FIGS. 4A-B are flowcharts illustrating an example method 400 for identifying an adverse email 152 in accordance with one embodiment of the present disclosure. At a high level, method 400 includes receiving an incoming email 150, determining whether email 150 is an adverse email 152 based on any of a plurality of characteristics and communicating email 150 to one or more the expected recipients if not adverse. The following description focuses on the operation of enterprise email manager 130 in performing method 400. But system 100 contemplates using any appropriate combination and arrangement of logical elements implementing some or all of the described functionality.

Method 400 begins at step 402, when scanning engine 210 receives an incoming email 150. Next, scanning engine 210 compares email 150 to any enterprise parameter 142, such as an enterprise white list stored in associated memory 215, at step 404. It will be understood that this comparison may be performed using any suitable technique or based on any appropriate characteristic, such as, for example, domain name, IP address, and others. If email 150 satisfies the enterprise white list at decisional step 406, then scanning engine 210 communicates email 150 to the one or more recipients at step 408 and processing of incoming email 150 ends. In one embodiment, scanning engine 210 may communicate email 150 directly to the recipients. In another embodiment, scanning engine 210 may communicate email 150 to the recipients via mail module 230. If email 150 does not satisfy the white list, then scanning engine 210 next compares email 150 to an enterprise black list or other enterprise parameter 142, such as that stored in associated memory 215, at step 410. If email 150 satisfies the enterprise black list at decisional step 412, then scanning engine 210 identifies email 150 as an adverse email 152 and communicates email 152 to quarantine manager 220 at step 414 and adverse processing ends.

If email 150 does not satisfy enterprise parameters 142, such as the white list and the black list, then scanning engine 210 selects a first expected recipient from email 150 at step 416. Next, at step 418, scanning engine 210 selects user parameters 140 associated with the selected recipient. Scanning engine 210 then compares email 150 to the selected user parameters 140 at step 420. If email 150 satisfies the selected user parameters 140 at decisional step 422, then scanning engine 210 communicates email 150 to the selected recipient at step 424. Accordingly, scanning engine 210 may no longer identify the selected recipient as an expected recipient. Regardless, scanning engine 210 determines if there are remaining expected recipients for an email 150 at decisional step 426. If there are more expected recipients, then scanning engine 210 selects the next expected recipient at step 428 and processing returns to step 418. Scanning engine 210 then determines if there are any remaining expected recipients at decisional step 430. In other words, scanning engine 210 determines if all the expected recipients have received email 150 based on the associated user parameters. If there are no remaining expected recipients after comparison with appropriate user parameters 140, then adverse processing ends.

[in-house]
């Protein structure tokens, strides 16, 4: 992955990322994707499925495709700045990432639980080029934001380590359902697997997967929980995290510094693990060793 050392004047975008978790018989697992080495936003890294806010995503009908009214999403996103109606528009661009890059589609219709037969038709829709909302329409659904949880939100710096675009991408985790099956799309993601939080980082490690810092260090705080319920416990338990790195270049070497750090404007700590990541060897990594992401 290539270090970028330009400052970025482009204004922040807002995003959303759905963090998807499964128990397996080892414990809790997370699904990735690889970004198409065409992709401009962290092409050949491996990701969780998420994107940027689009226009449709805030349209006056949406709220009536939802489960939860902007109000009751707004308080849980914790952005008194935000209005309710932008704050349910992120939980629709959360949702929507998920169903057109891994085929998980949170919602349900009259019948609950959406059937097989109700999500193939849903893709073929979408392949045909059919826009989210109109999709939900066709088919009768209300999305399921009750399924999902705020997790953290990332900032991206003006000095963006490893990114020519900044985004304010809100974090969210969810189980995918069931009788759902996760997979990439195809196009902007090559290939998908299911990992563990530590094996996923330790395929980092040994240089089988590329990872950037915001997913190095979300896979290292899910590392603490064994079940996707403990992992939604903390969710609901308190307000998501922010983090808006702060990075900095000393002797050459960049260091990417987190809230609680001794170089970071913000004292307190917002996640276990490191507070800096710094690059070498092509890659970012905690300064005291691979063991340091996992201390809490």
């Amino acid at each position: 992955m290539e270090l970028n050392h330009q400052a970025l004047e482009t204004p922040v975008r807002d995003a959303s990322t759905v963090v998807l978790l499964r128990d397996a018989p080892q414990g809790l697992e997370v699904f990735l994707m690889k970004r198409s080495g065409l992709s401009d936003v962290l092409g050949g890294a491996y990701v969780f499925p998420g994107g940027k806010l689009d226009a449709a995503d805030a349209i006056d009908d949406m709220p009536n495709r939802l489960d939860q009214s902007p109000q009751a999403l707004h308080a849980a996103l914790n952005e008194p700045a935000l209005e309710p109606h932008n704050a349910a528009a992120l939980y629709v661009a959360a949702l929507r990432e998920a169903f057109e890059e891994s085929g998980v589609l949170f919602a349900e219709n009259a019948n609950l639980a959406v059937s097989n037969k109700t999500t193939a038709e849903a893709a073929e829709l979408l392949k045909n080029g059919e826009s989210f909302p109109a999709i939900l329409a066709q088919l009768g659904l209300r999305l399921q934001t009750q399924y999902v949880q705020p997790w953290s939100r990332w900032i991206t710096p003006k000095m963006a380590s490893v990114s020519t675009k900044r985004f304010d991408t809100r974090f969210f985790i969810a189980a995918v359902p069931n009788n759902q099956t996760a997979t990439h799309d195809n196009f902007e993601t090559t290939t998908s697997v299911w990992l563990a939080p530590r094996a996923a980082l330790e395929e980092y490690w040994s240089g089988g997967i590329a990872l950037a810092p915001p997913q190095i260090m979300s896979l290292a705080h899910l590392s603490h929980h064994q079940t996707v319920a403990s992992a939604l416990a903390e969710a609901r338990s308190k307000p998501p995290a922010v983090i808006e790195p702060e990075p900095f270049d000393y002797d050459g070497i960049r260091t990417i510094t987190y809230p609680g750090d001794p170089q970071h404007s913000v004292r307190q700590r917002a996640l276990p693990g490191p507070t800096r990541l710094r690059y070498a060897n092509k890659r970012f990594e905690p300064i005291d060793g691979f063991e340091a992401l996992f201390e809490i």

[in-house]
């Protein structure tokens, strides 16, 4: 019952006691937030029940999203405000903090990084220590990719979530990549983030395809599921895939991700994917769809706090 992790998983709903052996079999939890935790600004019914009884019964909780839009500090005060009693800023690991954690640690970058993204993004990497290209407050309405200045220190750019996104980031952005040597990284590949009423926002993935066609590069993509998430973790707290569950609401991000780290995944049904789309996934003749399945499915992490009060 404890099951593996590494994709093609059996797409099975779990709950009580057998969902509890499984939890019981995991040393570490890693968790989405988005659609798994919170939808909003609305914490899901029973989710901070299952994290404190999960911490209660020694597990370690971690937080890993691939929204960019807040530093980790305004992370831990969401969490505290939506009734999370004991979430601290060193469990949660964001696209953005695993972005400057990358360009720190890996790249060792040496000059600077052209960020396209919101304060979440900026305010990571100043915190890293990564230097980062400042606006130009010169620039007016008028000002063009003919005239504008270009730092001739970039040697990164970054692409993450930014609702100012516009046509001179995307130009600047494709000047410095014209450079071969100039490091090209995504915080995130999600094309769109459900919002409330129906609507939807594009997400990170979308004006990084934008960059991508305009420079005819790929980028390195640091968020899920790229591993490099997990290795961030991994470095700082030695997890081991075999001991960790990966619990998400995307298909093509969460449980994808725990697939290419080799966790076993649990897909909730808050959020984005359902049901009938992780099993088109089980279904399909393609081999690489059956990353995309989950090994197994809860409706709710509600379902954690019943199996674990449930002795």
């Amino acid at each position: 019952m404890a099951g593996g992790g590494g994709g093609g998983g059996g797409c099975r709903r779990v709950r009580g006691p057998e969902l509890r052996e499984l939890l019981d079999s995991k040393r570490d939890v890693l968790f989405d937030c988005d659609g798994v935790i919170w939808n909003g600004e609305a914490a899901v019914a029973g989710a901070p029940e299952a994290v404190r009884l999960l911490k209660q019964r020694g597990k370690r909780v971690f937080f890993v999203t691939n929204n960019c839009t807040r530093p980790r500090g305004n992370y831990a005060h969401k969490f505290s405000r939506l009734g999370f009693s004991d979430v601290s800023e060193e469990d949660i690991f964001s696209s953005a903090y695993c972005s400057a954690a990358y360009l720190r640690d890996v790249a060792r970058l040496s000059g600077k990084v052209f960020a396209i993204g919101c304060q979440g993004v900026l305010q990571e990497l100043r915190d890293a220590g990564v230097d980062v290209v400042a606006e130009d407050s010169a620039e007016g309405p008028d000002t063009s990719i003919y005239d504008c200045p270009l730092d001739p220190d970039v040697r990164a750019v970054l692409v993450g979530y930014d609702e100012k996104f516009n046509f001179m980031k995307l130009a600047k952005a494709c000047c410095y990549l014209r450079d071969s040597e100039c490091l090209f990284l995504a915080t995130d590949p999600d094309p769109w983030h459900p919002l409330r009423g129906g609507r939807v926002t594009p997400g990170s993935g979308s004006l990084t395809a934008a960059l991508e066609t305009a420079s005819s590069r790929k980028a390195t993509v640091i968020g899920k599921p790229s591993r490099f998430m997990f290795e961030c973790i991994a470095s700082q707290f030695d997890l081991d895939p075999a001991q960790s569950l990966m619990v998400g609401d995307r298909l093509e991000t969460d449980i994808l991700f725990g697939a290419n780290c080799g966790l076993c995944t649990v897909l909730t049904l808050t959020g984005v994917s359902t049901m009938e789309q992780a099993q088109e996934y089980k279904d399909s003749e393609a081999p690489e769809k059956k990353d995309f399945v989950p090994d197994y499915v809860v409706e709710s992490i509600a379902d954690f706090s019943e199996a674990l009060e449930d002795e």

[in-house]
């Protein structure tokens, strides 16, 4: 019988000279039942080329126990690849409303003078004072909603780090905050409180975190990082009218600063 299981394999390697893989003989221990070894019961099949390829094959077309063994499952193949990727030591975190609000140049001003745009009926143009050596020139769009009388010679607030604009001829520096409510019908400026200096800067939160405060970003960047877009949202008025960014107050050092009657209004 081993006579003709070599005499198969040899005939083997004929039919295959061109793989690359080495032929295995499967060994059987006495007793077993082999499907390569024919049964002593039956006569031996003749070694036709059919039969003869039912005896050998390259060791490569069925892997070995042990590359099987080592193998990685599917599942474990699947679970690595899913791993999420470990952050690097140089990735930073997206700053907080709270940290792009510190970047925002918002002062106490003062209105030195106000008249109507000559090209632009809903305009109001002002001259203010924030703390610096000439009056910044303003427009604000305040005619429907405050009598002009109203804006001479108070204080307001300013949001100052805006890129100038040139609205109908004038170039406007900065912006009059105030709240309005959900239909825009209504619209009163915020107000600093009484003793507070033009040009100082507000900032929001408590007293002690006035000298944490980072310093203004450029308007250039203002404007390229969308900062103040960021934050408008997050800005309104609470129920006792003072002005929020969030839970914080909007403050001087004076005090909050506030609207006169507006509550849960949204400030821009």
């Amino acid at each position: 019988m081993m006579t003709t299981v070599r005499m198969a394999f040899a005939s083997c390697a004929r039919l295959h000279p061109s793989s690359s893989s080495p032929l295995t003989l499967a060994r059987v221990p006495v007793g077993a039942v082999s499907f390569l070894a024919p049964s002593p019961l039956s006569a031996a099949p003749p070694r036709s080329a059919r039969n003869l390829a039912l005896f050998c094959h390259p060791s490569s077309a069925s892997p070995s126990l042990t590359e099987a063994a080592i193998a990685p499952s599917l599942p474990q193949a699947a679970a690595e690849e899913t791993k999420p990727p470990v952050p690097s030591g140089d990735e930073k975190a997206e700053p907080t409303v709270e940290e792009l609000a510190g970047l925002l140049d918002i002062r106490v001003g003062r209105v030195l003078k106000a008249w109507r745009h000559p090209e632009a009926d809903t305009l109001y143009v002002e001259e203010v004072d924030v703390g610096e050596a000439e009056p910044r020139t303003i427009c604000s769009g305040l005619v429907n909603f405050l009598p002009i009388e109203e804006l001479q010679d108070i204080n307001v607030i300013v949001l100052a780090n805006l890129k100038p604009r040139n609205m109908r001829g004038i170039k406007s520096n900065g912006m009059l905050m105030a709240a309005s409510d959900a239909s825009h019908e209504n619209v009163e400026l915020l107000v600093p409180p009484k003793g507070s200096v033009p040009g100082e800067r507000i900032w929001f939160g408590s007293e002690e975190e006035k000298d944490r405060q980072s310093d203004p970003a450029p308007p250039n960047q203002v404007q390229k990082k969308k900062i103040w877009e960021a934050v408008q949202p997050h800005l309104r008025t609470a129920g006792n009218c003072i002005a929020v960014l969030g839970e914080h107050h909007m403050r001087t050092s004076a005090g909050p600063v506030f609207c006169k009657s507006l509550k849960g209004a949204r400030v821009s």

Otherwise, at step 432, scanning engine 210 compares email 150 to a real-time black list (RBL). If email 150 satisfies the RBL at decisional step 434, then scanning engine 210 identifies email 150 as adverse email 152 and communicates email 152 to quarantine manager 220 at step 436. If email 150 is not adverse email 152, then scanning engine 210 next performs antivirus scanning at step 438. If scanning engine 210 determines that email 150 has a virus, Trojan horse, worm, or an infected attachment at decisional step 440, then scanning engine 210 may perform any appropriate antivirus functions. For example, at step 442, scanning engine 210 removes the infected attachment (if one exists) from identified adverse email 152. Once disinfected, scanning engine 210 then communicates adverse email 152 to quarantine manager 220 at step 444 and processing ends. In another example, scanning engine 210 disinfects email 152 and communicates the disinfected email to the expected recipients after adverse content processing. Continuing the other example, if scanning engine 210 is unable to disinfect adverse email 152, then scanning engine 210 quarantines email 152 through quarantine manager 220. If no virus is found, the scanning engine 210 performs content scanning based on any appropriate content policies at step 446. For example, scanning engine 210 may attempt to identify pornography, spam, scams, or other unsolicited or unwanted communications. If adverse content is found at decisional step 448, then scanning engine 210 identifies email 150 as adverse email 152 and communicates email 152 to quarantine manager 220 and method 400 ends. If no adverse content is found in email 150, scanning engine 210 communicates email 150 to any remaining expected recipients at step 452. As described above, scanning engine 210 may directly communicate email 150 to the remaining recipients or may communicate email 150 to a mail server, such as mail module 230 or an SMTP engine, for subsequent communication.